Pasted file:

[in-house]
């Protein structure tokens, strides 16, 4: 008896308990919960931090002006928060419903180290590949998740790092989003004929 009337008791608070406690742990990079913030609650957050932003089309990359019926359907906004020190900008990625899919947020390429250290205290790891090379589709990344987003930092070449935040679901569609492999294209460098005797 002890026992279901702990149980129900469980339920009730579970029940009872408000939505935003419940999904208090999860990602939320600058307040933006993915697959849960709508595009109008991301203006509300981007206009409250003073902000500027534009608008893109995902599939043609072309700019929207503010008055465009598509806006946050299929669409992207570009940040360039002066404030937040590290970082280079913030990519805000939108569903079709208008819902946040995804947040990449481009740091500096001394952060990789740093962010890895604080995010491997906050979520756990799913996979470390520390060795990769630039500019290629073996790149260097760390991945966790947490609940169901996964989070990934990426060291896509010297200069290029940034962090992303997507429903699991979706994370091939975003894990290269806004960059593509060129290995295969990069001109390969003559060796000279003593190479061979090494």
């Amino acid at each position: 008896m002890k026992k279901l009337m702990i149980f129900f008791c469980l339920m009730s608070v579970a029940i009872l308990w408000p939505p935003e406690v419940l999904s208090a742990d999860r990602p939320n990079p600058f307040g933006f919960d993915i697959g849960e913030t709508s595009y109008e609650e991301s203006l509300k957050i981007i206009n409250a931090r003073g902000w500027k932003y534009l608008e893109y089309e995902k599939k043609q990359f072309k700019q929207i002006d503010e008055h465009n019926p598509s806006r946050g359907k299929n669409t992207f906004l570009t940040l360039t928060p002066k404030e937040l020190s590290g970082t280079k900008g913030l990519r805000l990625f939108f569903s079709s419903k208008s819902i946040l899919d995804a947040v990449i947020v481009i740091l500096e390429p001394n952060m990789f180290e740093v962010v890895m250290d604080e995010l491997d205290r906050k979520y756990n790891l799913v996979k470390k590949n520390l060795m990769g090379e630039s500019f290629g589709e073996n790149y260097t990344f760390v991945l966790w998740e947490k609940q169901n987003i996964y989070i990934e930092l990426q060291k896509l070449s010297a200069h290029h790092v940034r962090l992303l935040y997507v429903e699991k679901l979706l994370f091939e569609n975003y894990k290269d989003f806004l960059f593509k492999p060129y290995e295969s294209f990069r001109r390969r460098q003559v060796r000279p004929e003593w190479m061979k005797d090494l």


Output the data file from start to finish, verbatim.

[in-house]
């Protein structure tokens, strides 16, 4: 008896308990919960931090002006928060419903180290590949998740790092989003004929 009337008791608070406690742990990079913030609650957050932003089309990359019926359907906004020190900008990625899919947020390429250290205290790891090379589709990344987003930092070449935040679901569609492999294209460098005797 002890026992279901702990149980129900469980339920009730579970029940009872408000939505935003419940999904208090999860990602939320600058307040933006993915697959849960709508595009109008991301203006509300981007206009409250003073902000500027534009608008893109995902599939043609072309700019929207503010008055465009598509806006946050299929669409992207570009940040360039002066404030937040590290970082280079913030990519805000939108569903079709208008819902946040995804947040990449481009740091500096001394952060990789740093962010890895604080995010491997906050979520756990799913996979470390520390060795990769630039500019290629073996790149260097760390991945966790947490609940169901996964989070990934990426060291896509010297200069290029940034962090992303997507429903699991979706994370091939975003894990290269806004960059593509060129290995295969990069001109390969003559060796000279003593190479061979090494």
């Amino acid at each position: 008896m002890k026992k279901l009337m702990i149980f129900f008791c469980l339920m009730s608070v579970a029940i009872l308990w408000p939505p935003e406690v419940l999904s208090a742990d999860r990602p939320n990079p600058f307040g933006f919960d993915i697959g849960e913030t709508s595009y109008e609650e991301s203006l509300k957050i981007i206009n409250a931090r003073g902000w500027k932003y534009l608008e893109y089309e995902k599939k043609q990359f072309k700019q929207i002006d503010e008055h465009n019926p598509s806006r946050g359907k299929n669409t992207f906004l570009t940040l360039t928060p002066k404030e937040l020190s590290g970082t280079k900008g913030l990519r805000l990625f939108f569903s079709s419903k208008s819902i946040l899919d995804a947040v990449i947020v481009i740091l500096e390429p001394n952060m990789f180290e740093v962010v890895m250290d604080e995010l491997d205290r906050k979520y756990n790891l799913v996979k470390k590949n520390l060795m990769g090379e630039s500019f290629g589709e073996n790149y260097t990344f760390v991945l966790w998740e947490k609940q169901n987003i996964y989070i990934e930092l990426q060291k896509l070449s010297a200069h290029h790092v940034r962090l992303l935040y997507v429903e699991k679901l979706l994370f091939e569609n975003y894990k290269d989003f806004l960059f593509k492999p060129y290995e295969s294209f990069r001109r390969r460098q003559v060796r000279p004929e003593w190479m061979k005797d090494l």